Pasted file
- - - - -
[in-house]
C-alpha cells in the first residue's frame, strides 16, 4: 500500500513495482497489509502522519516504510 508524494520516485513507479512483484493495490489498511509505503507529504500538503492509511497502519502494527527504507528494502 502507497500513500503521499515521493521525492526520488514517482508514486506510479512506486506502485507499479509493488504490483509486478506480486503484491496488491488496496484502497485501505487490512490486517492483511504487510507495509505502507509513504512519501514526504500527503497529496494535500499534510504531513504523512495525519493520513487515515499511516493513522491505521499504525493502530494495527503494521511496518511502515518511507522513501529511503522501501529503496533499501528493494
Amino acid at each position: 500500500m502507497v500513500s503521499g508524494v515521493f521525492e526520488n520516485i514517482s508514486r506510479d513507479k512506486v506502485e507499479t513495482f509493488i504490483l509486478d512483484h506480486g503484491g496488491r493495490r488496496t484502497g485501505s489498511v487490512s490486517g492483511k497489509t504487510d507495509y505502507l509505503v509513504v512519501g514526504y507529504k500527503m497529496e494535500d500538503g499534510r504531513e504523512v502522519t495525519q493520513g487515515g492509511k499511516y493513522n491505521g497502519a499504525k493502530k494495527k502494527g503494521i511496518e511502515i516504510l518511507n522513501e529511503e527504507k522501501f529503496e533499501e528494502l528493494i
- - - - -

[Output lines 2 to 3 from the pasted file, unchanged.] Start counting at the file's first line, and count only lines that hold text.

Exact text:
C-alpha cells in the first residue's frame, strides 16, 4: 500500500513495482497489509502522519516504510 508524494520516485513507479512483484493495490489498511509505503507529504500538503492509511497502519502494527527504507528494502 502507497500513500503521499515521493521525492526520488514517482508514486506510479512506486506502485507499479509493488504490483509486478506480486503484491496488491488496496484502497485501505487490512490486517492483511504487510507495509505502507509513504512519501514526504500527503497529496494535500499534510504531513504523512495525519493520513487515515499511516493513522491505521499504525493502530494495527503494521511496518511502515518511507522513501529511503522501501529503496533499501528493494
Amino acid at each position: 500500500m502507497v500513500s503521499g508524494v515521493f521525492e526520488n520516485i514517482s508514486r506510479d513507479k512506486v506502485e507499479t513495482f509493488i504490483l509486478d512483484h506480486g503484491g496488491r493495490r488496496t484502497g485501505s489498511v487490512s490486517g492483511k497489509t504487510d507495509y505502507l509505503v509513504v512519501g514526504y507529504k500527503m497529496e494535500d500538503g499534510r504531513e504523512v502522519t495525519q493520513g487515515g492509511k499511516y493513522n491505521g497502519a499504525k493502530k494495527k502494527g503494521i511496518e511502515i516504510l518511507n522513501e529511503e527504507k522501501f529503496e533499501e528494502l528493494i